One issue is that rail must use containers, which require more loading time and handling than wagons onto which vehicles can be driven. Chen Gang says that for some time, Changjiu Logistics looked into the possibility of shipping finished vehicles using ro-ro rail wagons rather than containers with racks, but it was ultimately deemed inadequate. “The lead time and handling points for each vehicle would increase drastically,” says Chen.
That is because of the gauge change between China and Russia or Kazakhstan, and again at the Belarus–Poland border. Chinese and European wagons have the same gauge width, but the CIS railways have a broader gauge, making it difficult to use the same equipment throughout the entire journey.
“However, through our Volvo Cars exports, we are introducing a large quantity of vehicle racks that optimise the loading capacity for finished vehicles per container. We are looking to build on this to further facilitate efficient railway transport of finished vehicles both for Volvo Cars and for other interested parties,” explains Chen.
Regarding cost savings, he says the rule of thumb at Changjiu is that rail freight offers a 50% time saving over sea freight and an 80% cost saving over air freight, though that does, of course, depend on where the final destinations on both sides are.
According to Zheng at APL, the price differential between ocean and rail modes varies. One element that determines the price of transport is the existence of a backhaul. “Not every route has a backhaul,” says Zheng. “For our China-Europe rail routes, three out of nine have backhauls. However, 80% of our routes to Europe do have backhauls to China.”
He adds that its Eurasia Rail Link service is concentrated on the backhaul from Europe to China for both finished vehicles and auto parts. German car manufacturers lead the way. APL Logistics’ finished vehicle shipments are mainly mid to high-end passenger cars for the Chinese market, and auto parts range from steel plates to core components.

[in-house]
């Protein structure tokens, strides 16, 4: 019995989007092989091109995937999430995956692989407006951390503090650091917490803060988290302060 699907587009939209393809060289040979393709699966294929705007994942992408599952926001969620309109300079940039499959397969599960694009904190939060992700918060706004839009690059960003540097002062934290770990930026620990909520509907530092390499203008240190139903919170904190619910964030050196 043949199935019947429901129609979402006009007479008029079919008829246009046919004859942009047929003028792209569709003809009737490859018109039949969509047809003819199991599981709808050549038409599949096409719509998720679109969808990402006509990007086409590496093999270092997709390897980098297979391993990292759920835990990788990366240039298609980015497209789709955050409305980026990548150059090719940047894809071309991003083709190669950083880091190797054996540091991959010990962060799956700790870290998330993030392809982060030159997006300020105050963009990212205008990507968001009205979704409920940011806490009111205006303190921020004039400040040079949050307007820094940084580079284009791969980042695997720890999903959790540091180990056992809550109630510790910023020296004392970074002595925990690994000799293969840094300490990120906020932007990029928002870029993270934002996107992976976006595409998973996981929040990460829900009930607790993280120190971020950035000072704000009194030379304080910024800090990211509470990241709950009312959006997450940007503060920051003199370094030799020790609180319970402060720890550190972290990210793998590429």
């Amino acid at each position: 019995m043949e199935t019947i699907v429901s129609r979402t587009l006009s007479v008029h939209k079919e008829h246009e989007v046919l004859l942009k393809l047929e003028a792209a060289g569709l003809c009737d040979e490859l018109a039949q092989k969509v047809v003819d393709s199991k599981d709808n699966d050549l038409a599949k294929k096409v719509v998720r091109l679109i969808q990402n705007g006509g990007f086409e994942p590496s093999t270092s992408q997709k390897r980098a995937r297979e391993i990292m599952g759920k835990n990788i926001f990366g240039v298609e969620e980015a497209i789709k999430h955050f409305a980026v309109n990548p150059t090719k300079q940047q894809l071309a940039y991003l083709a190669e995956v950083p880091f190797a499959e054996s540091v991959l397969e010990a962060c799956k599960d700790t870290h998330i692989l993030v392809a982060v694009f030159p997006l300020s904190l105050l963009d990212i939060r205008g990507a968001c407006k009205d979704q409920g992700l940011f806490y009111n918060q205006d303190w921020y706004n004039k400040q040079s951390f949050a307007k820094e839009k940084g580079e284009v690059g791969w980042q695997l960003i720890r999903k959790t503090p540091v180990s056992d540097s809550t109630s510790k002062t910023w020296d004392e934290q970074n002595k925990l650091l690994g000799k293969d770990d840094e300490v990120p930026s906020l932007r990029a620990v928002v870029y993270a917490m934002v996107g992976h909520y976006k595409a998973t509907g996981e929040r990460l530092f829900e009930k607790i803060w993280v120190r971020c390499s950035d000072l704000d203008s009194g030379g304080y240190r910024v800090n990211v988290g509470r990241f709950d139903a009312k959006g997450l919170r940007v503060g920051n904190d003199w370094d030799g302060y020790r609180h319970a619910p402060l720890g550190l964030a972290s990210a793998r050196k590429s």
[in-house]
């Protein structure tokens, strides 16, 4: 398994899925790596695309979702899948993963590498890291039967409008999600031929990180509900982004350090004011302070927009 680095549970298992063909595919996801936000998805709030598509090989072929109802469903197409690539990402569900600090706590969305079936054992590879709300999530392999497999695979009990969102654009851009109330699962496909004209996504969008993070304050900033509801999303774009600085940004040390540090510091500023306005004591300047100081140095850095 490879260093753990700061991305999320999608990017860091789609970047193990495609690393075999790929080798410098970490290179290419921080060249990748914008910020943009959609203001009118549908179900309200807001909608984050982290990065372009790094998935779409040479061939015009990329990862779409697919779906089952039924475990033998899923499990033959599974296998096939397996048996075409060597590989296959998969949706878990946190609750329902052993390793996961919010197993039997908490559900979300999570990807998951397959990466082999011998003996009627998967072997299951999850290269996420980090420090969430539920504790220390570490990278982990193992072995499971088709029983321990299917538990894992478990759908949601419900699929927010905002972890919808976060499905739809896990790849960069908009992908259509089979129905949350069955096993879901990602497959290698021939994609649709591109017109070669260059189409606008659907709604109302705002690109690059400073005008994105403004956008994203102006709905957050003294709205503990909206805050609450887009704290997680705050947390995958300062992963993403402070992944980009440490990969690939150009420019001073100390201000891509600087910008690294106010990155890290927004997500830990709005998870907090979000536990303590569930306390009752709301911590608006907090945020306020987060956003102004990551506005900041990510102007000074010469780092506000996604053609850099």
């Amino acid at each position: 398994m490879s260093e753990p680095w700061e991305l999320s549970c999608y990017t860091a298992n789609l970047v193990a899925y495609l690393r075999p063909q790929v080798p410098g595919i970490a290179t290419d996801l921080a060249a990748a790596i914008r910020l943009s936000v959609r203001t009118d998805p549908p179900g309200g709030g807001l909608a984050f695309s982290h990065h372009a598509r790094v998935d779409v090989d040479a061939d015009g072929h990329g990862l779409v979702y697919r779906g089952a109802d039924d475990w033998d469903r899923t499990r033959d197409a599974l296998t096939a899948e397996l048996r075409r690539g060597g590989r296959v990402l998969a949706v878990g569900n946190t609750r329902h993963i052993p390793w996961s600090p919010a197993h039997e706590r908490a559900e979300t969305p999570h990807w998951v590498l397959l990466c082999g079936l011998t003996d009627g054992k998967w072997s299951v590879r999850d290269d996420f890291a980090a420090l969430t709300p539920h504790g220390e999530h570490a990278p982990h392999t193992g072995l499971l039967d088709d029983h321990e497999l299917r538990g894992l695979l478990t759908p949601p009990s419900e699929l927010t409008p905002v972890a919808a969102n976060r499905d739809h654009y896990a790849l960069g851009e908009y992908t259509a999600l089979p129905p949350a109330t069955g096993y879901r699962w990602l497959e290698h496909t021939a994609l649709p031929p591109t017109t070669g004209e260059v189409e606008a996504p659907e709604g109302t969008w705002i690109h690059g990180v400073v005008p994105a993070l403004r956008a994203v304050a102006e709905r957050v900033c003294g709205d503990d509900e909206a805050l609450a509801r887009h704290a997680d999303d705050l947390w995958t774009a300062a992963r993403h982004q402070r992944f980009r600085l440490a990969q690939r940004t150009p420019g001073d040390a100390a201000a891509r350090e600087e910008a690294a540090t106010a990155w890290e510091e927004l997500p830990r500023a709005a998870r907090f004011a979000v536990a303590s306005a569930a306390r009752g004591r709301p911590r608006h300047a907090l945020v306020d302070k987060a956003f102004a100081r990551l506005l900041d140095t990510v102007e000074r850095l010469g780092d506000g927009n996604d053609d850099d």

Despite shipping opportunities becoming more feasible, rail freight is still underdeveloped in China. Resources are controlled by state-owned subsidiaries, resulting in a more restrictive and costly environment. “For international transportation, rail freight is five times more expensive than ocean, on average,” he says.
“However, although ro-ro service is still the mainstream transport solution for finished vehicles because of its competitive cost and large capacity, containerised rail freight is an option for small batch and high frequency, transit-time sensitive and just-in-time shipments. Furthermore, the growing network and frequency of rail service is translating into higher volumes,” explains Zheng.
Peng at Dongfeng points out that a disadvantage of rail transport is that its mobility is poor and inflexible for shipping. “Nevertheless, it is an inevitable trend to form an integrated railway transport network on the Eurasian continent. These obstacles will become less of a barrier as time goes on,” he predicts.
According to sources at Volvo Cars, which declined to comment further for this article, the faster lead times offered by the China-Europe express rail service support inventory cost savings that ultimately make the rail option competitive for the specific models from China, compared to moving them by ro-ro.
Sources in China also indicate that some logistics companies and manufacturers are eligible for government subsidies in using the rail service, which also helps to make it more competitive, though this isn’t something most companies wished to comment on.
Whether as a direct alternative to ocean shipments on certain routes or as a greater part in a multimodal solution for faster and more cost-effective vehicle shipments between China and Europe, rail looks set to play a bigger part in automotive trade as China’s wider One Belt, One Road initiative gathers pace.
Additional reporting by Marcus Williams
“The objective is to make the supply chain more competitive. To that end, rail is now beginning to be seen as a backup for air transport. Thus, customers that shipped by air and sea are replacing air with rail.” – Laurent Sik, Gefco China